Many claiming universal credit for the first time during the pandemic could not put aside enough money to save £10 a month, eat healthily or regularly or pay their bills – because the payment was inadequate to cover basic living costs, a shocking study has found.
A survey of thousands of people who signed on after losing their job during lockdown reveals that, even with the temporary £20 universal credit uplift, many still struggled to cope without borrowing from family members, running up credit card debt or relying on food banks.
Two-thirds of claimants reported suffering financial strain. One-in-six said they had skipped a meal in the previous two weeks, and more than 60 per cent said they would be unable to repair or replace electrical goods if they broke, or save £10 a month.
Carried out by researchers at five universities for the Welfare at A Social Distance project, the study urges a re-think of the social security system. “Our evidence suggests that even with the £20 uplift benefit levels are inadequate. In the longer term there is a need for a wider consideration of the adequacy of the benefits system,” it says.
Just one-in-five new claimants were aware that universal credit rates had been raised because of the Covid-19 top up, suggesting that many will be hit hard by the planned £1,050 a year reduction in benefits from April.
While reserving praise for the Department for Work and Pensions (DWP) for processing millions of new claims in rapid time, nearly half of new claimants described experiencing difficulties while applying.
A series of in-depth interviews undertook fro the project found many people having to pursue low-paid work fro the first time surprised at the dramatic shrinking of their incomes. “I didn’t even know people worked for fucking £9.30,” one new claimant told researchers. “I didn’t know what £9.30 was.”
The Covid-19 crisis has pushed around three million additional people to claim universal credit since March. According to the Resolution Foundation, people moving onto the benefit typically saw their income dip by 47 per cent.
Kate Summers, a London School of Economics fellow who led the report, said: “We should think more ambitiously about what ‘success’ means within our social security benefits system. Yes, the benefits system held up through the first wave of the pandemic, but fundamental issues remain in terms of the adequacy of payment levels, and people’s ability to access and understand the system.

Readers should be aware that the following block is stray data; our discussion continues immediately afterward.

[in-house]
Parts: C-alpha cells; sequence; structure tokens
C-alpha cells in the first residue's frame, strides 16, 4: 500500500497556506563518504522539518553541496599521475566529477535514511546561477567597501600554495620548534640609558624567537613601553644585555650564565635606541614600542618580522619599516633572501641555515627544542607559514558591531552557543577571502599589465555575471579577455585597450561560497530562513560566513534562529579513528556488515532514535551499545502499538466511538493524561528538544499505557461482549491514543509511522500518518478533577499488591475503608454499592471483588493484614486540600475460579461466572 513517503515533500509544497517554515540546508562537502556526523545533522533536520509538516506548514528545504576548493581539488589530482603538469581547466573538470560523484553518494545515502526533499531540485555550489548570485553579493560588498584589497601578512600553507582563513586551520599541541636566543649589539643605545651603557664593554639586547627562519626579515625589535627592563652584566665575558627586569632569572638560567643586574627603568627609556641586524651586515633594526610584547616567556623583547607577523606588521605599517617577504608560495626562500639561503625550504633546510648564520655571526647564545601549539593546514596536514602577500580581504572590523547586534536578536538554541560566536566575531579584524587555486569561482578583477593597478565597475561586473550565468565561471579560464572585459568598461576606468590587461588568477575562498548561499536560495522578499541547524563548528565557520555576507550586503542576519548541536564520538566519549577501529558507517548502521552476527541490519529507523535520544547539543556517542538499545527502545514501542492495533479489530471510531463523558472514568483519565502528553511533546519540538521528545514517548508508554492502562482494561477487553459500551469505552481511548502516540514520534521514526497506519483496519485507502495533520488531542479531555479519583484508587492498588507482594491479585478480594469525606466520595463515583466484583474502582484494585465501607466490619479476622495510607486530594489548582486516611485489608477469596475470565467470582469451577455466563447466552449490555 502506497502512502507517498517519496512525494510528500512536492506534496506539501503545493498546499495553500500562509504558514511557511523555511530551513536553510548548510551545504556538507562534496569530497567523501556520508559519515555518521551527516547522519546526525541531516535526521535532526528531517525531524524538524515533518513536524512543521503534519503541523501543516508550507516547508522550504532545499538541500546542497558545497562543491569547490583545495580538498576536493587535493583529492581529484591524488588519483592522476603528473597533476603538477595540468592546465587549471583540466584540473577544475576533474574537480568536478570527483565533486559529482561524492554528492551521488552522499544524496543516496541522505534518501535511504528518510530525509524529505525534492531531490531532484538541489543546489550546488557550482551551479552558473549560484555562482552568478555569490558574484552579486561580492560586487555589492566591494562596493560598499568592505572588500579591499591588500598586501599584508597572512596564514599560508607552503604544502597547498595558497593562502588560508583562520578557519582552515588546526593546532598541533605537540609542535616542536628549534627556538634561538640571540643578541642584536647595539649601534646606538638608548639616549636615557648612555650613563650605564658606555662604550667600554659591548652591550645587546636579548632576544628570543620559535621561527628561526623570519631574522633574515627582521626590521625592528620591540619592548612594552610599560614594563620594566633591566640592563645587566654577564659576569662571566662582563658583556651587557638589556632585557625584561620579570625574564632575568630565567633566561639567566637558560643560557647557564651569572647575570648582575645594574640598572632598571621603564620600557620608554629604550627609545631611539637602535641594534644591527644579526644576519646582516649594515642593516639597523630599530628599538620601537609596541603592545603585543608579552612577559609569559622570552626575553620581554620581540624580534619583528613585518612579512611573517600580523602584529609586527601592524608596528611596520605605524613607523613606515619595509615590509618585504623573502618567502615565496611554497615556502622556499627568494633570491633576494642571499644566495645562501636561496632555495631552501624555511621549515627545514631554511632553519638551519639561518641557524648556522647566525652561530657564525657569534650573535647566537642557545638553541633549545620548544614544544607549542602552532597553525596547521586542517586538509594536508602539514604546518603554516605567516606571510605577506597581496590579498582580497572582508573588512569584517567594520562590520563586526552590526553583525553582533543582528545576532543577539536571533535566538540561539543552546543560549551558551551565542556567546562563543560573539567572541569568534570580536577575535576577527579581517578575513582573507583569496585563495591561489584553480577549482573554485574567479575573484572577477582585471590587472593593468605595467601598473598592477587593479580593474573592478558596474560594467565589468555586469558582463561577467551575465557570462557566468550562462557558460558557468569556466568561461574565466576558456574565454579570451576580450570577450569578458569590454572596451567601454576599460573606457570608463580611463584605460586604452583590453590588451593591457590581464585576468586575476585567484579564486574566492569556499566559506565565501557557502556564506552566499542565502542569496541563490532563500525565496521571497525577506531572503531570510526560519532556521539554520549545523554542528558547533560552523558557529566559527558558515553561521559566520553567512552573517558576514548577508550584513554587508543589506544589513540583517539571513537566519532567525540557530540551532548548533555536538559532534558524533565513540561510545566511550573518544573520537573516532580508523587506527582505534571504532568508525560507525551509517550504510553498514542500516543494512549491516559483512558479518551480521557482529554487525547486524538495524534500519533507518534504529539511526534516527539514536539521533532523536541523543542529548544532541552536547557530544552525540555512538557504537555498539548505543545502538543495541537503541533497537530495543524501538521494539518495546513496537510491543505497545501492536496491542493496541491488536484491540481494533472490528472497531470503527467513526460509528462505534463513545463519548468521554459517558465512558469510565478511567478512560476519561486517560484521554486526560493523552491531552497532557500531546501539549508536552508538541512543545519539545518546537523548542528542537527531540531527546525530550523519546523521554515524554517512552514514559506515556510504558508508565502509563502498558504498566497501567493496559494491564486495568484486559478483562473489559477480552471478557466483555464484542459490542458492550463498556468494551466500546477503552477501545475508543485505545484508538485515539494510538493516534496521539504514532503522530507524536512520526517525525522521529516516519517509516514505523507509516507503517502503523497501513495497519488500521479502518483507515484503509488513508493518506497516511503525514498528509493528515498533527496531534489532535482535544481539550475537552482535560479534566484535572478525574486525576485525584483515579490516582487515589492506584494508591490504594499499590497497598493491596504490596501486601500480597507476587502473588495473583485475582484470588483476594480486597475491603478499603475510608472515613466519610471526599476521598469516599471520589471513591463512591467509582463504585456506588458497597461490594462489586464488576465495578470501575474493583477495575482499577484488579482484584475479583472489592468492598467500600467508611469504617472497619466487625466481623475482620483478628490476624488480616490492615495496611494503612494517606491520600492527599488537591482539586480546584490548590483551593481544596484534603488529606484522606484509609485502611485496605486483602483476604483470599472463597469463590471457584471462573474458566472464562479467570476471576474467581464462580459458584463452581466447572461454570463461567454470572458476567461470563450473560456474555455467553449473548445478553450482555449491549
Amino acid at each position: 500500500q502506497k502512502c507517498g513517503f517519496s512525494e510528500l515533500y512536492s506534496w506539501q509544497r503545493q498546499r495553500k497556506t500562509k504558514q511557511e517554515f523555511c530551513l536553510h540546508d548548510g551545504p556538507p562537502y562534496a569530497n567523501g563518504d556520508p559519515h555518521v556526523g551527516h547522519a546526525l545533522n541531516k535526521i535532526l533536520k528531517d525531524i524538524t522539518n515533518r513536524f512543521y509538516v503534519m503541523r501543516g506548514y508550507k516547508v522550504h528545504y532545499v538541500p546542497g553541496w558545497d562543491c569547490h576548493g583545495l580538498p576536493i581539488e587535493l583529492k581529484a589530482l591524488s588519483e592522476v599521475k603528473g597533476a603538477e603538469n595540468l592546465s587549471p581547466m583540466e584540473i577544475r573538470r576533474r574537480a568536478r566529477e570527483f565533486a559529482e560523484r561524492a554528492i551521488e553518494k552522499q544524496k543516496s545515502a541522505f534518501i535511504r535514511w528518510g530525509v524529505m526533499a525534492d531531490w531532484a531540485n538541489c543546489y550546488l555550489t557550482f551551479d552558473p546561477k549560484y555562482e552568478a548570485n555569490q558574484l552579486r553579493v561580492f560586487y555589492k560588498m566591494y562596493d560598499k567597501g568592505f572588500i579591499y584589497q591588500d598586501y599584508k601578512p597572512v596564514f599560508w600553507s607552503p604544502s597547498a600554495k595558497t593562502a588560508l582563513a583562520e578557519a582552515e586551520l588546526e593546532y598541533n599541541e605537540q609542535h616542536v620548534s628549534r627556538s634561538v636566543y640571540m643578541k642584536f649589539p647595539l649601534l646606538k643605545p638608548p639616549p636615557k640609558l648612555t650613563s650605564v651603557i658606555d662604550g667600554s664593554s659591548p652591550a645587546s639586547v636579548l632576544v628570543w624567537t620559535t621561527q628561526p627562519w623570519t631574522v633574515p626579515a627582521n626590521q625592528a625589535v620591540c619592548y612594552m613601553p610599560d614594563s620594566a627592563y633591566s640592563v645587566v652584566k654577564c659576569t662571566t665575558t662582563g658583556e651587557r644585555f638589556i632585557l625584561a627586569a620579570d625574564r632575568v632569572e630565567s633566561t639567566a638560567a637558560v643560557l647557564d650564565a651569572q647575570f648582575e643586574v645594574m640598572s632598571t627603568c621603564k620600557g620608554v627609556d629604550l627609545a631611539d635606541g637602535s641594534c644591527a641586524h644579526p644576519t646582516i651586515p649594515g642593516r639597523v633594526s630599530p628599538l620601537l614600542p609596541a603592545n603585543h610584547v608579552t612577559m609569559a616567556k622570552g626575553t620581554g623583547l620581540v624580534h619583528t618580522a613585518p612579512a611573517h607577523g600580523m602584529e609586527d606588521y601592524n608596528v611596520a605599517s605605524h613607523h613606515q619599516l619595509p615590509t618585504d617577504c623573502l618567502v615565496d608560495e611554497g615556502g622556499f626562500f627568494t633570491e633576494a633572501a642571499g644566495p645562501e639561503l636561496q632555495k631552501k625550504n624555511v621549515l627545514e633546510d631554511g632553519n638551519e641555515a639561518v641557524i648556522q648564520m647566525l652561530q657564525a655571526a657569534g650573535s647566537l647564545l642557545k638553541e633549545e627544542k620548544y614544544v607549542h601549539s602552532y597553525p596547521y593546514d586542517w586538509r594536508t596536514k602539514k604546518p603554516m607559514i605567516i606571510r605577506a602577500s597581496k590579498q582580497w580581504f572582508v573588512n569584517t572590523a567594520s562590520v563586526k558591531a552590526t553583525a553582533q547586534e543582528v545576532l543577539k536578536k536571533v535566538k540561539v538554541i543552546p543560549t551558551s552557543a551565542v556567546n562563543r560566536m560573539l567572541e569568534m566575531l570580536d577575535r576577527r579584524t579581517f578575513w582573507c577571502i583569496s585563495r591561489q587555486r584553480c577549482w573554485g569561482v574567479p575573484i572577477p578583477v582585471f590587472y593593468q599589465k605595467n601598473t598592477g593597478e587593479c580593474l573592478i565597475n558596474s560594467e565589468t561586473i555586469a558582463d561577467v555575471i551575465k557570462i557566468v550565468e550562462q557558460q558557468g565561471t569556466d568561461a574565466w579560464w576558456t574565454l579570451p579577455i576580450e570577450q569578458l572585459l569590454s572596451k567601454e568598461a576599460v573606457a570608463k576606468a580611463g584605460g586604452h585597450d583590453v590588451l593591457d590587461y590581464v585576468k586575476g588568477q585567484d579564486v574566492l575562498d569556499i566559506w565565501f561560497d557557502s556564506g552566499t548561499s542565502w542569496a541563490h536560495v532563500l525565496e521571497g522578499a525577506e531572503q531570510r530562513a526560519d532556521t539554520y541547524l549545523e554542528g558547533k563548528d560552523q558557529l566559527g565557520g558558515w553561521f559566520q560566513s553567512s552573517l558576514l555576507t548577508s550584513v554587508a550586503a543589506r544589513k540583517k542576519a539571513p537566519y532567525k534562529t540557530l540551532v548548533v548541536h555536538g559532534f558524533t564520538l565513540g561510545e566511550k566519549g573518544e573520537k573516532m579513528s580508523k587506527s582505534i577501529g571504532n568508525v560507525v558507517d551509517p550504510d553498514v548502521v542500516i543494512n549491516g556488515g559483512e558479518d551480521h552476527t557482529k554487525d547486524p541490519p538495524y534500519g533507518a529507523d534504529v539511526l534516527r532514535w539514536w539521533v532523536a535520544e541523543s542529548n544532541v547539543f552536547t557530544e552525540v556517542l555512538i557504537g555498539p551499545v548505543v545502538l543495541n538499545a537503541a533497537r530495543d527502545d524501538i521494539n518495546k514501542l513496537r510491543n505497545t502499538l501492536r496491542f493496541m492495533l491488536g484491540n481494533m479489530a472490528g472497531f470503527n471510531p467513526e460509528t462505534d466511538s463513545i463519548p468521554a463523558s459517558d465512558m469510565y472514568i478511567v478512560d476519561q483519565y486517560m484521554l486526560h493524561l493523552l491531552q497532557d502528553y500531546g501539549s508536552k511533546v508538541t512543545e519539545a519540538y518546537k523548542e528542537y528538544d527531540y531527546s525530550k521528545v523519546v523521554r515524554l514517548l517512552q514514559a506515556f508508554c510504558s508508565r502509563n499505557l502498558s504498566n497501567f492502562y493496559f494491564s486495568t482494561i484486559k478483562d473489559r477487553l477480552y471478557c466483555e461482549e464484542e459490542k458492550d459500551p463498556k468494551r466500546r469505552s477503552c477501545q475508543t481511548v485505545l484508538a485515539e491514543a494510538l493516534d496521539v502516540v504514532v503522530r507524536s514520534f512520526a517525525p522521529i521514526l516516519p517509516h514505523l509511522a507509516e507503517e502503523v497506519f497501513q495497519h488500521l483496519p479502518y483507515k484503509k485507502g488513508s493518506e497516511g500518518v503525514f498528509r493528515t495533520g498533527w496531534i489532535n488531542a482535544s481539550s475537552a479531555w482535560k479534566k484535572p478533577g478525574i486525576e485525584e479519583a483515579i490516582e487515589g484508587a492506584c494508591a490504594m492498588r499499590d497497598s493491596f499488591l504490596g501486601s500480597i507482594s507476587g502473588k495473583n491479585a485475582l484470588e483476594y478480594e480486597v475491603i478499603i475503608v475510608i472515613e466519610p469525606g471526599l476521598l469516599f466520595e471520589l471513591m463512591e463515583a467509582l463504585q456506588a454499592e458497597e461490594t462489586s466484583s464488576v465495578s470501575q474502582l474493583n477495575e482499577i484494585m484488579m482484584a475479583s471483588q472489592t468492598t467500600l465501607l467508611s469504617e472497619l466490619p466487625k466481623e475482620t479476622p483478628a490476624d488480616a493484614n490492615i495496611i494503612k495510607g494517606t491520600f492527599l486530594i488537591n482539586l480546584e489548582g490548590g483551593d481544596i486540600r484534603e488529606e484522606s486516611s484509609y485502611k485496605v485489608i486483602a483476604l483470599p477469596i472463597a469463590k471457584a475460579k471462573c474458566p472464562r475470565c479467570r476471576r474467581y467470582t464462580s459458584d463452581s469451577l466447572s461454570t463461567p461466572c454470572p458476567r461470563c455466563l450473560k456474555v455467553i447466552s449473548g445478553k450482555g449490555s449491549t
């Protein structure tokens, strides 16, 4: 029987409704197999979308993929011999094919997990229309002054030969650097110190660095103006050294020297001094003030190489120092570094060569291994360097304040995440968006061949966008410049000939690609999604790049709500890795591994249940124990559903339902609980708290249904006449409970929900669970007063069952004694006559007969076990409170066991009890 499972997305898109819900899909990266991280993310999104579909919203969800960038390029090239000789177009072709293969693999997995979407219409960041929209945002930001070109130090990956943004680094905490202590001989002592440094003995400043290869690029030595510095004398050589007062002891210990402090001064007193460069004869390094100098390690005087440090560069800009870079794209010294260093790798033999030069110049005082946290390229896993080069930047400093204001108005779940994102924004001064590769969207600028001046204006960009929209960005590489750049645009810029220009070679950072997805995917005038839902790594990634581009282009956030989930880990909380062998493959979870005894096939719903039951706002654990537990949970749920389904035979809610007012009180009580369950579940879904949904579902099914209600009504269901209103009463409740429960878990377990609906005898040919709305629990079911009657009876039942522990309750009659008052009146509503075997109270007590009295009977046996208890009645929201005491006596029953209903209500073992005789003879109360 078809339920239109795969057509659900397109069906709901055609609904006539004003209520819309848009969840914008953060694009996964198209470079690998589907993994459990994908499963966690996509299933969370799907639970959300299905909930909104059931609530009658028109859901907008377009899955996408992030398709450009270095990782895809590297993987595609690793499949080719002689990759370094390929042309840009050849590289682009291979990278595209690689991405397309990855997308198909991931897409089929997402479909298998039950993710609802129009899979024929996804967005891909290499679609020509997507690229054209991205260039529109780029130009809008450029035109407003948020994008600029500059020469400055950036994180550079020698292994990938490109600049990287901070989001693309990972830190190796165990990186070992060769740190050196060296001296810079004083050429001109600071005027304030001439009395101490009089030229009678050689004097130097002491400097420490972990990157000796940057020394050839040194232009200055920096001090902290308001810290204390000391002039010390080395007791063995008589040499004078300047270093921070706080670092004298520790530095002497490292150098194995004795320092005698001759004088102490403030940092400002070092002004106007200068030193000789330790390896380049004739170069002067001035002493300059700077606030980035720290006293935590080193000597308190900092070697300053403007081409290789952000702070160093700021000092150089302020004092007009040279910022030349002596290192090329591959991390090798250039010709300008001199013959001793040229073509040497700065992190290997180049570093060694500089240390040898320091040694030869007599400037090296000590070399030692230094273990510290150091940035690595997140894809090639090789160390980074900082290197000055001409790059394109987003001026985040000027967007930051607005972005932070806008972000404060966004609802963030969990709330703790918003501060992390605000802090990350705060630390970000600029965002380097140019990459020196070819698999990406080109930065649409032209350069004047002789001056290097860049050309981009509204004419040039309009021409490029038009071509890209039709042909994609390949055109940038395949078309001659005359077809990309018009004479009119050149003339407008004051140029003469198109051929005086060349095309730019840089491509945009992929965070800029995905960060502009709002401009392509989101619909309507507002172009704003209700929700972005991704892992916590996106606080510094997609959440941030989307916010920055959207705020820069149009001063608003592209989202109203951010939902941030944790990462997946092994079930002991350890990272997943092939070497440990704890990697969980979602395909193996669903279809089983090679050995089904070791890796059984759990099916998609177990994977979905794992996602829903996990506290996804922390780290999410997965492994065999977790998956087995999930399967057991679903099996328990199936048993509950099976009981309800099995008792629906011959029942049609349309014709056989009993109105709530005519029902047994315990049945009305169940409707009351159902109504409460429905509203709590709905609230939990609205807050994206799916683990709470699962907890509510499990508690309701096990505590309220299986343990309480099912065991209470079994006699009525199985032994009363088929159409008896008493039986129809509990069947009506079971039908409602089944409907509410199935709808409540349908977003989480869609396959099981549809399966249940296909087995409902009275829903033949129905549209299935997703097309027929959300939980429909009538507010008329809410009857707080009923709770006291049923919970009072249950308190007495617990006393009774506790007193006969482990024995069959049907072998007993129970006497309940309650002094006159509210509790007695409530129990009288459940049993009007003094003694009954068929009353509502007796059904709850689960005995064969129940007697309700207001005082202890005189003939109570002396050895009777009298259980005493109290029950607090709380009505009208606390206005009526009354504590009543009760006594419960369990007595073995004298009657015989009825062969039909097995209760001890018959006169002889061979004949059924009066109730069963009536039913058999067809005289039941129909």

“Many people who were new to the benefits system last year hoped and planned for their claims to be short term. As the pandemic has continued, the system is unlikely to provide adequate support in the medium and longer term, as people’s capacity to cope financially is eroded.”
Jonathan Reynolds, Labour’s shadow work and pensions secretary, said: “This crisis has laid bare the inequalities in our society, including our inadequate social security system which has driven people further into debt and insecurity.”
He added: “For now, Rishi Sunak must take action to secure our economy by cancelling his economically illiterate cut to universal credit. Going forward, Labour would replace universal credit with a fairer more compassionate system.”
A government spokesperson said: “Universal credit has delivered during this pandemic, providing vital support to millions, and will play a crucial role as we build back better.
“We’re committed to supporting the most in need – that’s why we’re spending hundreds of billions to boost welfare support and have introduced the £170m Covid Winter Grant Scheme to help children and families stay warm and well-fed during the coldest months.”